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Running head: ANNOTATED BIBLIOGRAPHY #3
Annotated Bibliography #3
Rosa Smith
Liberty University
ANNOTATED BIBLIOGRAPHY #3
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Article 1
Eckert, J. (2014, October). Teach like a novice: lessons from beginning teachers: all teachers
can add to their classroom management toolkit by reflecting on the lessons they learned
early in their careers. Phi Delta Kappan, 96(2), 13.
Jonathan Eckert (2014) completed his research on classroom management by initially reviewing
his own career as a first time teacher. Classroom management is considered the greatest
challenge for beginning teachers and remains a crucial element throughout a teacher’s career.
The author felt that there is quite a bit of information to glean from a beginning teachers’ own
reflection and perspective of their experiences. The author also notes that there is a large
distinction between novice teachers and veteran teachers in their ability to manage the classroom.
The author has developed an aspect of a teacher’s program that places student teachers in diverse
areas throughout communities to give them first hand experience in teaching the masses. The
author developed seven strategies to assist beginning teachers in their careers. They strategies
that can help improve classroom management are: maintain a growth mindset; try new ideas,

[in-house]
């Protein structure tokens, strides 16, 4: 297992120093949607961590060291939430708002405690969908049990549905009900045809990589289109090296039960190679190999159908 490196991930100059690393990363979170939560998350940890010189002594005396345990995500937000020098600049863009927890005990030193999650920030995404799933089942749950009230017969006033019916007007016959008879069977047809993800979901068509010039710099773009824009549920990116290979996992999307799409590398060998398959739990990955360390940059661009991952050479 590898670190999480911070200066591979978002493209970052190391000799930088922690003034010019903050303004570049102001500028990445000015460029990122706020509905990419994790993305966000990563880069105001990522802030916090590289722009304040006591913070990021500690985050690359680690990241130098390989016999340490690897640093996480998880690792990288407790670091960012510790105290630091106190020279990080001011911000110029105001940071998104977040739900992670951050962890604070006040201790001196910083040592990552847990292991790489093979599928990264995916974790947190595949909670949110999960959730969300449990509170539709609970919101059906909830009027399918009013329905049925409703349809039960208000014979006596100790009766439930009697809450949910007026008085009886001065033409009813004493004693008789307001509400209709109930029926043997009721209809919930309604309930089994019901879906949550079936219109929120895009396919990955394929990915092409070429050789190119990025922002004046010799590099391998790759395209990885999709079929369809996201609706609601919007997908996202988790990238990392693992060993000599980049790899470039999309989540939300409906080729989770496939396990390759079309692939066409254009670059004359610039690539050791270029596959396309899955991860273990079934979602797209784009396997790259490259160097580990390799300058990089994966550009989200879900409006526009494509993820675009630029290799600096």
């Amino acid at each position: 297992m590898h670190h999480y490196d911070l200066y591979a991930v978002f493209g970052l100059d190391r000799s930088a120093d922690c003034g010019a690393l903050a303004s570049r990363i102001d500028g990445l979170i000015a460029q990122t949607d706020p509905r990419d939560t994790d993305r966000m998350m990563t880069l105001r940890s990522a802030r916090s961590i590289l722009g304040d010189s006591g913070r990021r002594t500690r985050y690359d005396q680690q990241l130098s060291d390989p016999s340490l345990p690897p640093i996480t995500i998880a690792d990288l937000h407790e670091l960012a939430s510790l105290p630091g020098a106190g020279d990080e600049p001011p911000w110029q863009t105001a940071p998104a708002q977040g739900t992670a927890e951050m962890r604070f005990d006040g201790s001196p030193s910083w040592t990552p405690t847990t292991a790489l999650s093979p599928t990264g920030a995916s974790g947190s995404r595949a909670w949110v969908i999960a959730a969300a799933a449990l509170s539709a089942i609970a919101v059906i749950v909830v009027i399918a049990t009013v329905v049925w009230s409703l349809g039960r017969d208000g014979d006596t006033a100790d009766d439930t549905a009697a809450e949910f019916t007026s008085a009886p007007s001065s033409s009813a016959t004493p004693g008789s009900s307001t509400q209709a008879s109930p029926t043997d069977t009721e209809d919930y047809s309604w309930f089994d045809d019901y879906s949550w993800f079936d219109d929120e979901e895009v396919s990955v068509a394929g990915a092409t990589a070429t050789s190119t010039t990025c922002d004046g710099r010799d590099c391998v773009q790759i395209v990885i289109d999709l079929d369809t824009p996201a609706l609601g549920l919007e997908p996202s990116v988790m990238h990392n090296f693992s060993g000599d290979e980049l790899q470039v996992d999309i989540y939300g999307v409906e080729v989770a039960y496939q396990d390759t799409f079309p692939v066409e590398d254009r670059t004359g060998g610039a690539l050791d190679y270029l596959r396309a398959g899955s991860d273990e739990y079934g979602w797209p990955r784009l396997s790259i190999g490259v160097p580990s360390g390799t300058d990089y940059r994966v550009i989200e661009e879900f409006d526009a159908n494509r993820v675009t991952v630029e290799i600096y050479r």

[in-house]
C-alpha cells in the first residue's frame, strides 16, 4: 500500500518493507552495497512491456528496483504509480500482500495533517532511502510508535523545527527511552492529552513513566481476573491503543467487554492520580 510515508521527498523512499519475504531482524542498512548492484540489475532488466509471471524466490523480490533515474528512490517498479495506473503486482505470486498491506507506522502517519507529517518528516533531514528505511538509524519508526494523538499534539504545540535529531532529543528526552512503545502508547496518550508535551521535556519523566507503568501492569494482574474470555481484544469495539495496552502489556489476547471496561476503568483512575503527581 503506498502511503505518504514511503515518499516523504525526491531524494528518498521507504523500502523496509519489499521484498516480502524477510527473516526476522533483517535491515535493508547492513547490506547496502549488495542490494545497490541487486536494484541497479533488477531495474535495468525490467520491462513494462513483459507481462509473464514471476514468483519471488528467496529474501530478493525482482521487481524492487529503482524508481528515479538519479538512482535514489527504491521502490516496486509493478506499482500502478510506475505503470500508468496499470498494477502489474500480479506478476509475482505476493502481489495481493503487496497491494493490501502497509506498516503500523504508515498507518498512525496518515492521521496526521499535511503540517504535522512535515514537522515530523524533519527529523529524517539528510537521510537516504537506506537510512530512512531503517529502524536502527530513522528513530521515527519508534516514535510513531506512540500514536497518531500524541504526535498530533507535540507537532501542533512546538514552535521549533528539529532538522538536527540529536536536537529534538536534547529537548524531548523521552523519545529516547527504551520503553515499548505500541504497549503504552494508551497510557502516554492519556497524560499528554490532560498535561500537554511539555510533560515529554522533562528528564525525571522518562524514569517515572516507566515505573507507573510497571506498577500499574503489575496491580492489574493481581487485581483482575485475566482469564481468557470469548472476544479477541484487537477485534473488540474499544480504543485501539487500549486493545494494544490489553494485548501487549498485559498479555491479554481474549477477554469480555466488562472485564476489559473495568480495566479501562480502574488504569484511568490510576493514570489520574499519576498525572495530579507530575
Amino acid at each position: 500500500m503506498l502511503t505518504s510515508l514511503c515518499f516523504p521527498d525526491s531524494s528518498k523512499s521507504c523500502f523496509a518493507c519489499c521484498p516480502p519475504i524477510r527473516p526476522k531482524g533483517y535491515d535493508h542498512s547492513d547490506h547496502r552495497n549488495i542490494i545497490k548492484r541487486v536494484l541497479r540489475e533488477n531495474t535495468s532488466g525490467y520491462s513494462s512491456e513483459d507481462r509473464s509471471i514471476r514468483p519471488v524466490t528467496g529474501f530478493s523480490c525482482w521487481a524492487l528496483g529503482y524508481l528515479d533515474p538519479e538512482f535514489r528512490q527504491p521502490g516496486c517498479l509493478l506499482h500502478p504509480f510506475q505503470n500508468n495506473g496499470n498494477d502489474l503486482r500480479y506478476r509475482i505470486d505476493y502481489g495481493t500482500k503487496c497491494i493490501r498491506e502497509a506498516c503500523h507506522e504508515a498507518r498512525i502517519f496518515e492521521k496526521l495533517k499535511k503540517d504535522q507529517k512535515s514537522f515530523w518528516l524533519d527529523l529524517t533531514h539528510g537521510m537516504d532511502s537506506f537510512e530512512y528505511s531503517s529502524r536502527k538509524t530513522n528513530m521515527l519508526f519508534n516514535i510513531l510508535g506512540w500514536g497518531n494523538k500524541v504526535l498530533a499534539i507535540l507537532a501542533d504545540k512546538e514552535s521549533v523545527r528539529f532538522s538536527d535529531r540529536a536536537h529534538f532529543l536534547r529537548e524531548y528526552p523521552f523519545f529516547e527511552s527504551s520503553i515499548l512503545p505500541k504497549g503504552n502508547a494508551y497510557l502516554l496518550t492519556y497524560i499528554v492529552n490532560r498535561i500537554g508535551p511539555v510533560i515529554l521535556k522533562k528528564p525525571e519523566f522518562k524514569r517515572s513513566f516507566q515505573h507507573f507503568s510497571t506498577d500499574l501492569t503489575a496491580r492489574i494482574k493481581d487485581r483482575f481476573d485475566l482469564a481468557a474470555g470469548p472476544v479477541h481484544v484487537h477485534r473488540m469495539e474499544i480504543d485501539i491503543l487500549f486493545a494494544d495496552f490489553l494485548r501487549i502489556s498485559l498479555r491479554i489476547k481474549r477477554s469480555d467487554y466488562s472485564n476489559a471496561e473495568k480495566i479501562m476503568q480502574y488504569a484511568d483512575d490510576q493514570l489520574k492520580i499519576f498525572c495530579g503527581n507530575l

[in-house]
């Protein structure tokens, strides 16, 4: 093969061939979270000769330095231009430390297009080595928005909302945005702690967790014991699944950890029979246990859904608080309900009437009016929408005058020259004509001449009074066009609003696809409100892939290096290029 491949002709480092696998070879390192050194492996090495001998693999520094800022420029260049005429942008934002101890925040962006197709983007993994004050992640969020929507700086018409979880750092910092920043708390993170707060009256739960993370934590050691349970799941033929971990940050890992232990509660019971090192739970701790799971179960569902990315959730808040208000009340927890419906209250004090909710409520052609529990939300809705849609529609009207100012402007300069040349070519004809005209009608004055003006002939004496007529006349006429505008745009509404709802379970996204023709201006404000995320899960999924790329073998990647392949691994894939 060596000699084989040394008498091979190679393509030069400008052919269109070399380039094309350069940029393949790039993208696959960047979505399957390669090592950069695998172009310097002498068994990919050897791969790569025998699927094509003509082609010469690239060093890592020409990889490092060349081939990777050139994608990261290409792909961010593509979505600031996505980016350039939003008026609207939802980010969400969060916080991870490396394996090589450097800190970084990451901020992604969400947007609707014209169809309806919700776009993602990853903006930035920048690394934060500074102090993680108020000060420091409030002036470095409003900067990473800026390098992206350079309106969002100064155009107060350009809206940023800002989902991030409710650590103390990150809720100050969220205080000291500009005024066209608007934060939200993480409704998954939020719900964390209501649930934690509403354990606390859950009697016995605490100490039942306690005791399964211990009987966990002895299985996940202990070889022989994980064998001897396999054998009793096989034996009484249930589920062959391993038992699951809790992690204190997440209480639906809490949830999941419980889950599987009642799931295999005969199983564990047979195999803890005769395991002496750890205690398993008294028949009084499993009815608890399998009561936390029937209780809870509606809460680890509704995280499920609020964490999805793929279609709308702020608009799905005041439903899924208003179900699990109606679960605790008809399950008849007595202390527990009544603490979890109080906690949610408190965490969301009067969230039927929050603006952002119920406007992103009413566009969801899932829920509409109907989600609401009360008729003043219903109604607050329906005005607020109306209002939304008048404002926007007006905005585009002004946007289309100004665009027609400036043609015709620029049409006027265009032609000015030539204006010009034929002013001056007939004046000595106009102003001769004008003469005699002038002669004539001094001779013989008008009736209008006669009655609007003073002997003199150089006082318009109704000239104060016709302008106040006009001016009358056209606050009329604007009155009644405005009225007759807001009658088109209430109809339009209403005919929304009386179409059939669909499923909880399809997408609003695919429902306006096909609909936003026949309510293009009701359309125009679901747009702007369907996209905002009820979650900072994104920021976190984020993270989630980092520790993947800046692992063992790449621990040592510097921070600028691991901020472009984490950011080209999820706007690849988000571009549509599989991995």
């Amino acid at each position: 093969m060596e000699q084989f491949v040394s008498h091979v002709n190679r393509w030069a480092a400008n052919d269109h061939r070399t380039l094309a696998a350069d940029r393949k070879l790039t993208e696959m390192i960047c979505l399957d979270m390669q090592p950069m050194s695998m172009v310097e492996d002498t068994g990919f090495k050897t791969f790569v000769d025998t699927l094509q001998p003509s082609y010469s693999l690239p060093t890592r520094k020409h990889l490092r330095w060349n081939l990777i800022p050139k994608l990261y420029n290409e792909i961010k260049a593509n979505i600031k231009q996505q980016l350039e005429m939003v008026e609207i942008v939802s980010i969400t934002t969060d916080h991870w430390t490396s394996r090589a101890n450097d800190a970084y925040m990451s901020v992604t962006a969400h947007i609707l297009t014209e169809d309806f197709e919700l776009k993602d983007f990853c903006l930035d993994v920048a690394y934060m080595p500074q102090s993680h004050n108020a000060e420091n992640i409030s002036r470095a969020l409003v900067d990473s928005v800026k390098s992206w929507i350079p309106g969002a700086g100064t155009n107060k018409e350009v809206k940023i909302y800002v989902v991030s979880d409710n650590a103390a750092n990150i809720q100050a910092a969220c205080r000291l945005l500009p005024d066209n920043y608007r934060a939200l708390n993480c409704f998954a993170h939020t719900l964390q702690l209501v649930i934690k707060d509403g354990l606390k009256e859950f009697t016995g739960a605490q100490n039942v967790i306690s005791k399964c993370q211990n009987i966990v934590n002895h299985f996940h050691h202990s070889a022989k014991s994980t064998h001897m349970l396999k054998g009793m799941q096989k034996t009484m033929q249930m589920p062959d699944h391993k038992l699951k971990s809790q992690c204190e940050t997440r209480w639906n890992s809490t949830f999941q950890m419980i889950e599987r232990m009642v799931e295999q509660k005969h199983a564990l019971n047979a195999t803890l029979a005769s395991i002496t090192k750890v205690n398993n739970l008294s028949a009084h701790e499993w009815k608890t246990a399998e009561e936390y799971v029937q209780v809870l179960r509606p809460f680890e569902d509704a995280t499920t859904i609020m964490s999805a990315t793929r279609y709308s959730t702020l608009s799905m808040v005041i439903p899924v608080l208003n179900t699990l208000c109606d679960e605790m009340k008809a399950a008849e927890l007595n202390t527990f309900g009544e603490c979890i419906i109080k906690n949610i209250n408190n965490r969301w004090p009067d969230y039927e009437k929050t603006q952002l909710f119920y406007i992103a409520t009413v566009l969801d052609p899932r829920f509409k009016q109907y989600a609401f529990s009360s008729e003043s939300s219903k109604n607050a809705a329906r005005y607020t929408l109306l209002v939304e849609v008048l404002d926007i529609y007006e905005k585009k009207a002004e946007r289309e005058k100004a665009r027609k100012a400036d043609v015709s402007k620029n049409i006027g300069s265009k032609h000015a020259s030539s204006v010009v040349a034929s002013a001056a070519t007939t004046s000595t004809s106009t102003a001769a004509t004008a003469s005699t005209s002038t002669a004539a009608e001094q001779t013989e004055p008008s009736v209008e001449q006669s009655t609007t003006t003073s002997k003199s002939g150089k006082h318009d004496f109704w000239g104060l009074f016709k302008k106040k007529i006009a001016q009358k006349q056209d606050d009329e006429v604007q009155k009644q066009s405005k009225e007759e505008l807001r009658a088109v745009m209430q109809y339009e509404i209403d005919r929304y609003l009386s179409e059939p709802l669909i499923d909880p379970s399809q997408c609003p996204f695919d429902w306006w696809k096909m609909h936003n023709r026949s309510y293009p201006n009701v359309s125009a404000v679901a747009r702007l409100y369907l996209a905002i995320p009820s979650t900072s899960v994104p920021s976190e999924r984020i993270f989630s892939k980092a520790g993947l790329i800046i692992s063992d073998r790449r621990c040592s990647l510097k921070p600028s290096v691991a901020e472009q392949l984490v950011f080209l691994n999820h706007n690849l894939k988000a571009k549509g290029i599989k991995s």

reflect, then accept, reject or modify; do not dismiss extrinsic motivation; give students a reason
to pay attention; be demanding; build important relationships; and fill the classroom. The author
provides guidance on how to establish these strategies within the classroom. The research is
based on the author’s observations and reviews of beginning teachers throughout the program.
The information in this article is beneficial for the intended research because it provides a
blueprint that can be used by teachers in a variety of communities to assist with classroom
management.
ANNOTATED BIBLIOGRAPHY #3
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Article 2
Eisenman, G., Edwards, S., & Cushman, C. A. (2015). Bringing reality to classroom
management in teacher education. The Professional Educator, 39(1), 1-12.
Eisenman, Edwards and Cushman (2015) discuss the difficulty of effectively managing a
classroom for pre service teachers. The authors focus on the lack of attention that is given to
classroom management in teacher preparation programs. The article discusses why teacher
preparation programs do not focus on classroom management for pre service teachers.
Beginning teachers who were interviewed stated that weak classroom management skills and
disruptive students were the most significant barriers to being a good teacher. Most teachers felt
as if their teacher programs did not provide them with the tools necessary to enter a classroom
and be successful. The authors examined a variety of other topics in teacher education programs
that are primarily highlighted during university studies. For example, when reading skills of